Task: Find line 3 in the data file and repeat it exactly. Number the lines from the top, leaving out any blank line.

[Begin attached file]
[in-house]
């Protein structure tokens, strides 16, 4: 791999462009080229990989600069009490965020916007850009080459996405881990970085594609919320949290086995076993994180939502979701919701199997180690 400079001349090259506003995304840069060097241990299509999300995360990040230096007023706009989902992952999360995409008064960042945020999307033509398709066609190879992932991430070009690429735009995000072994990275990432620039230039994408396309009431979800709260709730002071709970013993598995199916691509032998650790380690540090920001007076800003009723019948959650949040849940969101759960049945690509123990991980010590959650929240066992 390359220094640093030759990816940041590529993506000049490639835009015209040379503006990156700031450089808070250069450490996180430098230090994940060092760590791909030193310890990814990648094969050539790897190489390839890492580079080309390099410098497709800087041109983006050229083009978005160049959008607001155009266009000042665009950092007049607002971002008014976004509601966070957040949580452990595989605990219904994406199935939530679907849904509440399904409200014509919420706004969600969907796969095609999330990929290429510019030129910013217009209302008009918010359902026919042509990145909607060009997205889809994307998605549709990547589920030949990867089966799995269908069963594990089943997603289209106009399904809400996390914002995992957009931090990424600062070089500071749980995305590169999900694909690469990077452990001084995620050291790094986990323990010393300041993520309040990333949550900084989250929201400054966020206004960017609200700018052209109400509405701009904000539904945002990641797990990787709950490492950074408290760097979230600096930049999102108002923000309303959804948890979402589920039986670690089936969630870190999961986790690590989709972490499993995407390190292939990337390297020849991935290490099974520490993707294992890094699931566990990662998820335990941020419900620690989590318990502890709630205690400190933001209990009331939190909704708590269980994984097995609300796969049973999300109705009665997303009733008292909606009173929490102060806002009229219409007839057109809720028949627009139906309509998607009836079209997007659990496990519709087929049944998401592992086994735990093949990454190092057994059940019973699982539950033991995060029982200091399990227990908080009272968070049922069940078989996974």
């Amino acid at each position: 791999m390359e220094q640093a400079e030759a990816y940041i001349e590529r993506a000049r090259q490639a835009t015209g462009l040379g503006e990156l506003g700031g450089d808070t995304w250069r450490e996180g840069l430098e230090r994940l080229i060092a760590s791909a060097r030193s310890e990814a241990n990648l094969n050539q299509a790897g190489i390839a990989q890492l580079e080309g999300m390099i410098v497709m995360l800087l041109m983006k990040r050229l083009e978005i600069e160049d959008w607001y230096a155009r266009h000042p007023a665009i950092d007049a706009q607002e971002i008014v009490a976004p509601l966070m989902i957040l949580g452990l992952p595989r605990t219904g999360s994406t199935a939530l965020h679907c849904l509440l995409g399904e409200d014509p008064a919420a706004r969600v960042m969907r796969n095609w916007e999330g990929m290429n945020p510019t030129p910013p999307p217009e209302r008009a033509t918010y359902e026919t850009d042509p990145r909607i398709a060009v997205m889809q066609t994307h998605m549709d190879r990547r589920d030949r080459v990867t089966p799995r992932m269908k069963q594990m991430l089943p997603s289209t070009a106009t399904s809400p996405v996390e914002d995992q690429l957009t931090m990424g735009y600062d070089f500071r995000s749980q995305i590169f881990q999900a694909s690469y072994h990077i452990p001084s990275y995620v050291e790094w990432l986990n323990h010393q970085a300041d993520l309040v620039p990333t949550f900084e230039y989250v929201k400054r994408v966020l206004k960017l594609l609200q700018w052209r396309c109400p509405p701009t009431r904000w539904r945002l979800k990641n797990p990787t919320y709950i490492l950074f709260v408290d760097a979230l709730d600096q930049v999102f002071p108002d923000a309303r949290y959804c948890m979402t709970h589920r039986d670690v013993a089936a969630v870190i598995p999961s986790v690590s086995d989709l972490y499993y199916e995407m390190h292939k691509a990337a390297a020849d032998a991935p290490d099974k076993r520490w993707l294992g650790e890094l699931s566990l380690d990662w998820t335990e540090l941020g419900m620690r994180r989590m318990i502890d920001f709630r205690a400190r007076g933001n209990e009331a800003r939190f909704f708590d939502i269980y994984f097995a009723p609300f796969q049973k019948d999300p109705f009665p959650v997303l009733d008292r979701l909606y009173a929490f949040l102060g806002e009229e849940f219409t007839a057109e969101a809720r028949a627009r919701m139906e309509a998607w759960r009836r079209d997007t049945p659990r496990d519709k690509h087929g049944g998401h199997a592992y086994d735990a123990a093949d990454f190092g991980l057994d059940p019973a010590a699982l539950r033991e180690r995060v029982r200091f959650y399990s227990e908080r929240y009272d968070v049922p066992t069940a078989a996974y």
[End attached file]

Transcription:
């Amino acid at each position: 791999m390359e220094q640093a400079e030759a990816y940041i001349e590529r993506a000049r090259q490639a835009t015209g462009l040379g503006e990156l506003g700031g450089d808070t995304w250069r450490e996180g840069l430098e230090r994940l080229i060092a760590s791909a060097r030193s310890e990814a241990n990648l094969n050539q299509a790897g190489i390839a990989q890492l580079e080309g999300m390099i410098v497709m995360l800087l041109m983006k990040r050229l083009e978005i600069e160049d959008w607001y230096a155009r266009h000042p007023a665009i950092d007049a706009q607002e971002i008014v009490a976004p509601l966070m989902i957040l949580g452990l992952p595989r605990t219904g999360s994406t199935a939530l965020h679907c849904l509440l995409g399904e409200d014509p008064a919420a706004r969600v960042m969907r796969n095609w916007e999330g990929m290429n945020p510019t030129p910013p999307p217009e209302r008009a033509t918010y359902e026919t850009d042509p990145r909607i398709a060009v997205m889809q066609t994307h998605m549709d190879r990547r589920d030949r080459v990867t089966p799995r992932m269908k069963q594990m991430l089943p997603s289209t070009a106009t399904s809400p996405v996390e914002d995992q690429l957009t931090m990424g735009y600062d070089f500071r995000s749980q995305i590169f881990q999900a694909s690469y072994h990077i452990p001084s990275y995620v050291e790094w990432l986990n323990h010393q970085a300041d993520l309040v620039p990333t949550f900084e230039y989250v929201k400054r994408v966020l206004k960017l594609l609200q700018w052209r396309c109400p509405p701009t009431r904000w539904r945002l979800k990641n797990p990787t919320y709950i490492l950074f709260v408290d760097a979230l709730d600096q930049v999102f002071p108002d923000a309303r949290y959804c948890m979402t709970h589920r039986d670690v013993a089936a969630v870190i598995p999961s986790v690590s086995d989709l972490y499993y199916e995407m390190h292939k691509a990337a390297a020849d032998a991935p290490d099974k076993r520490w993707l294992g650790e890094l699931s566990l380690d990662w998820t335990e540090l941020g419900m620690r994180r989590m318990i502890d920001f709630r205690a400190r007076g933001n209990e009331a800003r939190f909704f708590d939502i269980y994984f097995a009723p609300f796969q049973k019948d999300p109705f009665p959650v997303l009733d008292r979701l909606y009173a929490f949040l102060g806002e009229e849940f219409t007839a057109e969101a809720r028949a627009r919701m139906e309509a998607w759960r009836r079209d997007t049945p659990r496990d519709k690509h087929g049944g998401h199997a592992y086994d735990a123990a093949d990454f190092g991980l057994d059940p019973a010590a699982l539950r033991e180690r995060v029982r200091f959650y399990s227990e908080r929240y009272d968070v049922p066992t069940a078989a996974y």